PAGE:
vendredi 3 mai 2013

[DirectAccess] Part 4: Authenticating DirectAccess clients with certificates

In part 1 of this series, we configured DirectAccess for an IP-HTTPS connection in a simple (home) environment. In part 2, we enabled reporting and improved client settings to reduce connection time. In part 3, we replaced self-signed certificates by certificates generated from our PKI.

I propose to continue to improve security of our DirectAccess environment and to authenticate computer with certificates.

PART 4: AUTHENTICATING DIRECTACCESS CLIENTS WITH CERTIFICATES


1. Configure a client authentication template for auto-enrollment

On the PKI server, open the Certification Authority console
Expand your Certification Authority
Right-click Certificate Templates and select Manage

In the Certificate Templates console, right-click Workstation Authentication and select Properties
Open the Security tab
For Domain Computers, select the checkbox to Allow Autoenroll
Click on OK


In the Certification Authority console tree, right-click Certificate Templates and select New >  Certificate Template to Issue
Select Workstation Authentication and then click OK
Close the Certificate Templates Console.

Notes:
 - You can duplicate the Workstation Authentication template and publish a custom template. However that certificate can be used for a lot of purposes: SCCM HTTPS mode.. So keep that certificate as generic as possible.
 - You can limit the auto-enrollment only to the group containing the DirectAccess computer clients.
 - Certain process recommend to create a custom a template and to add the Server Authentication application policy. On my own experience, that's totally useless !



2. Configure computer certificate auto-enrollment

Open the Group Policy Management Console
Expand your domain
You can create and link a specific GPO or modify an existing GPO (Default Domain Policy...)
In the console tree of the Group Policy Management Editor, open Computer Configuration\Policies\Windows Settings\Security Settings\Public Key Policies
Edit the Certificate Services Client - Auto-Enrollment policy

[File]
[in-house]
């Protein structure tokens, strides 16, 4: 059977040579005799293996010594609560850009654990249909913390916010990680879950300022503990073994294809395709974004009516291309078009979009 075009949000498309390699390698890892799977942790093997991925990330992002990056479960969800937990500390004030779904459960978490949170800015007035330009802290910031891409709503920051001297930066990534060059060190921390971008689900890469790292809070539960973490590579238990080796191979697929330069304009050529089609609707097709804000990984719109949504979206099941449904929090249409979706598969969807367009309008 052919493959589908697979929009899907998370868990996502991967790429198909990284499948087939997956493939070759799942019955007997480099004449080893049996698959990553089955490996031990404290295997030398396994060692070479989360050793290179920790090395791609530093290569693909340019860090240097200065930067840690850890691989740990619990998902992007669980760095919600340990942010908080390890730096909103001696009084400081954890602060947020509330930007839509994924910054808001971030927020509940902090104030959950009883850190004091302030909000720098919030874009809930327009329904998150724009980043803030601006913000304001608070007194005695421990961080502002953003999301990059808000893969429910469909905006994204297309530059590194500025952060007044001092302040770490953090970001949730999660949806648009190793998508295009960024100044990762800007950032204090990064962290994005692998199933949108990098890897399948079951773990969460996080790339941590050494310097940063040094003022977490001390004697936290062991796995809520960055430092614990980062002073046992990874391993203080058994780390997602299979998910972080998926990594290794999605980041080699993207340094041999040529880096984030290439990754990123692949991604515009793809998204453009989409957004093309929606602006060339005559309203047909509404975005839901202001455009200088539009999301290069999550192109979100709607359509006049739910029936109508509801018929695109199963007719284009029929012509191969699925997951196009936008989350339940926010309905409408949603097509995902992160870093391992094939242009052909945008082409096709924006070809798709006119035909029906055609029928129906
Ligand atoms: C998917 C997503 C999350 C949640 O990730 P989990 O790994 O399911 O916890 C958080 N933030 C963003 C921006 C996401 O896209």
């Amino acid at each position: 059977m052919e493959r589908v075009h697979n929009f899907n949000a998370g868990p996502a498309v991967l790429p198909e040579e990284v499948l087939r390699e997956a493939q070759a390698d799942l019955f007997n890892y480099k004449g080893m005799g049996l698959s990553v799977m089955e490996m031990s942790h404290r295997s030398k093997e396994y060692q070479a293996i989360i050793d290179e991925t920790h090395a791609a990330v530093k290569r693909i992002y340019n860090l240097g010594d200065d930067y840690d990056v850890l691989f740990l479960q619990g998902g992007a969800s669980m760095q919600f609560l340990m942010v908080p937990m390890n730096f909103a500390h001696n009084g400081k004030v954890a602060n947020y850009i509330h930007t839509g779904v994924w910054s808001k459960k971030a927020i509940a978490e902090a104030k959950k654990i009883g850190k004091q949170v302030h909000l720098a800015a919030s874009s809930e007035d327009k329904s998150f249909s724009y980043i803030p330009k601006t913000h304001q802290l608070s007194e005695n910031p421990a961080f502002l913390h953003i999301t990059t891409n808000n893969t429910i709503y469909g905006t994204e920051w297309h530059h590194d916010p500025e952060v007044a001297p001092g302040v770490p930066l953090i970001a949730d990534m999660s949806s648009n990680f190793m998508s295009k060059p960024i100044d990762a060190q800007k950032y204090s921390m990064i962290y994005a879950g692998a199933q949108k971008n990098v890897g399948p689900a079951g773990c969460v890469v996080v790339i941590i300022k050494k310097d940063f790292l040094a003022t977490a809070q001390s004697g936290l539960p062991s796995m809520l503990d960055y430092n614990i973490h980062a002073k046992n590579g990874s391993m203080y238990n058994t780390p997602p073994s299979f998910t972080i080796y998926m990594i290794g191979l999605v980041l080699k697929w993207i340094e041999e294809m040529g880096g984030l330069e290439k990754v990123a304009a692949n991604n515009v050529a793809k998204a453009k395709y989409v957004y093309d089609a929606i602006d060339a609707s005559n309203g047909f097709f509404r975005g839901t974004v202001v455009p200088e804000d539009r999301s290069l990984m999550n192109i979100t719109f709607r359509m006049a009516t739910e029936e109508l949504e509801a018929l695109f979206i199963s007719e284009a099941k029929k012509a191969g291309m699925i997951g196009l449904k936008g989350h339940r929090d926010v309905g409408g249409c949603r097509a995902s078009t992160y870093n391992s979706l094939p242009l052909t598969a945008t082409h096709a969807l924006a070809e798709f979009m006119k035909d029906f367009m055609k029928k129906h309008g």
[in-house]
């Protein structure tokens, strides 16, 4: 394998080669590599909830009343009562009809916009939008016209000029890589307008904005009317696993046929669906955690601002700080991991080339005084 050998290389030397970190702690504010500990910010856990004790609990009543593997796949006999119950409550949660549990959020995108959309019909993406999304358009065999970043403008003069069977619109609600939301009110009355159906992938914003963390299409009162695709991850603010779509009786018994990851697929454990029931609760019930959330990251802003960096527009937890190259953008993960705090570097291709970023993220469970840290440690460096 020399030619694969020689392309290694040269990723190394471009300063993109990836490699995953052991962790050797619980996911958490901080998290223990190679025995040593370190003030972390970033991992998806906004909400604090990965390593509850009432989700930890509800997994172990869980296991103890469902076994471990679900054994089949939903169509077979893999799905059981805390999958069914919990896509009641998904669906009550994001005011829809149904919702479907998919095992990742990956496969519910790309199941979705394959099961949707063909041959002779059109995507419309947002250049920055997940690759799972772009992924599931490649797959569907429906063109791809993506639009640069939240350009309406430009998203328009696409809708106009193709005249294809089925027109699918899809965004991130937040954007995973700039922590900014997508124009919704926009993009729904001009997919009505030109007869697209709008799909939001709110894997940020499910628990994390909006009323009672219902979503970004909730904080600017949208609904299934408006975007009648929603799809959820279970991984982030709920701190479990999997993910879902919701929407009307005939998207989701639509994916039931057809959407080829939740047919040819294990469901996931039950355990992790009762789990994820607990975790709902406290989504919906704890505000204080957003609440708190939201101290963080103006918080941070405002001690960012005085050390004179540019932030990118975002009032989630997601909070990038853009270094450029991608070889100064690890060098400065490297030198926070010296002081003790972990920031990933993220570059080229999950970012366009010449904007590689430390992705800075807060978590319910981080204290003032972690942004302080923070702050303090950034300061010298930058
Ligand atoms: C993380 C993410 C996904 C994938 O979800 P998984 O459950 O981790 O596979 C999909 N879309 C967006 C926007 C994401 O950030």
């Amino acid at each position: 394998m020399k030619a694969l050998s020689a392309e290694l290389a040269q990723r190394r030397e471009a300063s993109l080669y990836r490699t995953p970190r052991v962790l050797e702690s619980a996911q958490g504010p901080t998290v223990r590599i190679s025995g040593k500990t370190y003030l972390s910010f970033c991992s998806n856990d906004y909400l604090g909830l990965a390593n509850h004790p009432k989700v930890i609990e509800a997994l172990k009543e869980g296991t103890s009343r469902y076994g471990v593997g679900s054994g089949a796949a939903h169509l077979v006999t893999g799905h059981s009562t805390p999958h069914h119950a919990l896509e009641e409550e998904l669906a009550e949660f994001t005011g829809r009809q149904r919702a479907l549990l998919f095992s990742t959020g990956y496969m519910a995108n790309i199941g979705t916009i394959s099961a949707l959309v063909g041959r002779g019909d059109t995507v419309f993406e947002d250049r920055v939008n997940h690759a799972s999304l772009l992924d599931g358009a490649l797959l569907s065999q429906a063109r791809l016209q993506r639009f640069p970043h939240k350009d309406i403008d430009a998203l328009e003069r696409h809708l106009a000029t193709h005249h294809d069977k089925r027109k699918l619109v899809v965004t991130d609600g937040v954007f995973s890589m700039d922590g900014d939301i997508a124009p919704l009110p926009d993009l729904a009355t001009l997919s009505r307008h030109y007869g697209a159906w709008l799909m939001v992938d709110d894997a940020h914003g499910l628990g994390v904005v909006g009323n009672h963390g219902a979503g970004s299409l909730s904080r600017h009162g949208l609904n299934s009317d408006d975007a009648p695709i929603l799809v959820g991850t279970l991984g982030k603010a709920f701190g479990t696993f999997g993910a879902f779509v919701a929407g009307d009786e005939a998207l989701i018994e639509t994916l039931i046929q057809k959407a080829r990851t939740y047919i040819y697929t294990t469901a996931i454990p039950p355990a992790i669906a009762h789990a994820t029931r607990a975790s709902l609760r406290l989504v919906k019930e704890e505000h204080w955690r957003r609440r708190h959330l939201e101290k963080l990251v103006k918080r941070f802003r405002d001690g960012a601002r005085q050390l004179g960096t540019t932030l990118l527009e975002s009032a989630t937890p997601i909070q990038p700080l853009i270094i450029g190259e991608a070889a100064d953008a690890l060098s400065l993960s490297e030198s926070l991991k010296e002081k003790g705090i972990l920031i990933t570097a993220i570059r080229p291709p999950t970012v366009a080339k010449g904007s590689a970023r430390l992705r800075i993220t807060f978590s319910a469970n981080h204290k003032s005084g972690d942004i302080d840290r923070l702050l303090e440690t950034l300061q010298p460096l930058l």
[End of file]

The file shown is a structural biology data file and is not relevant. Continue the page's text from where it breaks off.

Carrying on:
In Configuration Model, select Enabled
Select Renew expired certificates, update pending certificates, and remove revoked certificates and Update certificates that use certificate templates


Click OK and close the GPMC console



3. Check Client certificate

Tips:
On the Windows 8 Start Screen, simply type cert
Select Settings and click on Manage Computer certificates.
That easier than adding the certificate snap-in in a mmc console !


As soon as your computer receive GPO, "Workstation authentication" certificate is generated




4. Enable Certificate authentication for computers

Open the DirectAccess Console
In the Step 2 - Remote Access Server Box, click on Edit


Go to the Authentication step
Select Use computer certificates
Click on Browse



Provide the certificate of your Certificate Autority
Click on Finish




5. Logs and Authentication

Client connection is always totally transparent with DirectAccess. I propose to look at the reporting console:

Before (no certificate authentication):

Machine and User are authenticated with Kerberos.




After (with certificate authentication):

In the Remote Client Status console, you see for Authentication "Machine Kerberos, Machine Certificate & User Kerberos". !?!


To get more information, open the reporting console.
For the first tunnel (to reach Active Directory environment), the machine still uses kerberos authentication.



For the second tunnel, the machine uses its certificate.




You've got now a DirectAccess environment  fully authenticated with certificates and that works with the IP-HTTPS protocol on a Windows 2012 core Edition.

In the next article, I will provide you some recommendations and tips from my own experience to troubleshoot DirectAccess.

See you soon
Julien




3 commentaires:

  1. When is the Part 6 of the article be available? Thanks

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  2. As soon as possible. I do my best to provide the article before the end of the month. I'm quiet short of time.
    Thanks for your comment!

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  3. Hi,
    Thank you :-)
    Found your blog superuseful...


    Authentication Certificate

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